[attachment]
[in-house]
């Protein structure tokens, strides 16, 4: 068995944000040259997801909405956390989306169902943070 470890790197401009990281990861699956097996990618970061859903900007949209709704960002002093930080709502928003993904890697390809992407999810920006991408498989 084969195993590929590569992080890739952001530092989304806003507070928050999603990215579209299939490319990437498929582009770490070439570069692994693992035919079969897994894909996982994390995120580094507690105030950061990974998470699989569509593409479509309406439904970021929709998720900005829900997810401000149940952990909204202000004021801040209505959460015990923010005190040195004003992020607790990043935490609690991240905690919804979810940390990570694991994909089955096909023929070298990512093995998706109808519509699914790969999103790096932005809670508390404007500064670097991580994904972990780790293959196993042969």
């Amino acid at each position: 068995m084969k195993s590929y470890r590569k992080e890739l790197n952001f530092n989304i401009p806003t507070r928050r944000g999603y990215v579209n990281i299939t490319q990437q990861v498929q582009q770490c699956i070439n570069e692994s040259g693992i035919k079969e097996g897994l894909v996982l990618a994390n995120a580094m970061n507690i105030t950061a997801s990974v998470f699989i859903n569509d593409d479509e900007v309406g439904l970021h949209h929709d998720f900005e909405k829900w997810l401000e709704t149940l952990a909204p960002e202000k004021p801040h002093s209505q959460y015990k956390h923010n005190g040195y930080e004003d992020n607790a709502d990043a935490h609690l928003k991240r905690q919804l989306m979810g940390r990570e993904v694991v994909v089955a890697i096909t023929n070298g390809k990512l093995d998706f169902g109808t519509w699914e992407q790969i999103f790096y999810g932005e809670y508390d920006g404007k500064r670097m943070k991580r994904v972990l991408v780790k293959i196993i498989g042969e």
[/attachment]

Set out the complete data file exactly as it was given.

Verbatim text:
[in-house]
């Protein structure tokens, strides 16, 4: 068995944000040259997801909405956390989306169902943070 470890790197401009990281990861699956097996990618970061859903900007949209709704960002002093930080709502928003993904890697390809992407999810920006991408498989 084969195993590929590569992080890739952001530092989304806003507070928050999603990215579209299939490319990437498929582009770490070439570069692994693992035919079969897994894909996982994390995120580094507690105030950061990974998470699989569509593409479509309406439904970021929709998720900005829900997810401000149940952990909204202000004021801040209505959460015990923010005190040195004003992020607790990043935490609690991240905690919804979810940390990570694991994909089955096909023929070298990512093995998706109808519509699914790969999103790096932005809670508390404007500064670097991580994904972990780790293959196993042969």
């Amino acid at each position: 068995m084969k195993s590929y470890r590569k992080e890739l790197n952001f530092n989304i401009p806003t507070r928050r944000g999603y990215v579209n990281i299939t490319q990437q990861v498929q582009q770490c699956i070439n570069e692994s040259g693992i035919k079969e097996g897994l894909v996982l990618a994390n995120a580094m970061n507690i105030t950061a997801s990974v998470f699989i859903n569509d593409d479509e900007v309406g439904l970021h949209h929709d998720f900005e909405k829900w997810l401000e709704t149940l952990a909204p960002e202000k004021p801040h002093s209505q959460y015990k956390h923010n005190g040195y930080e004003d992020n607790a709502d990043a935490h609690l928003k991240r905690q919804l989306m979810g940390r990570e993904v694991v994909v089955a890697i096909t023929n070298g390809k990512l093995d998706f169902g109808t519509w699914e992407q790969i999103f790096y999810g932005e809670y508390d920006g404007k500064r670097m943070k991580r994904v972990l991408v780790k293959i196993i498989g042969e």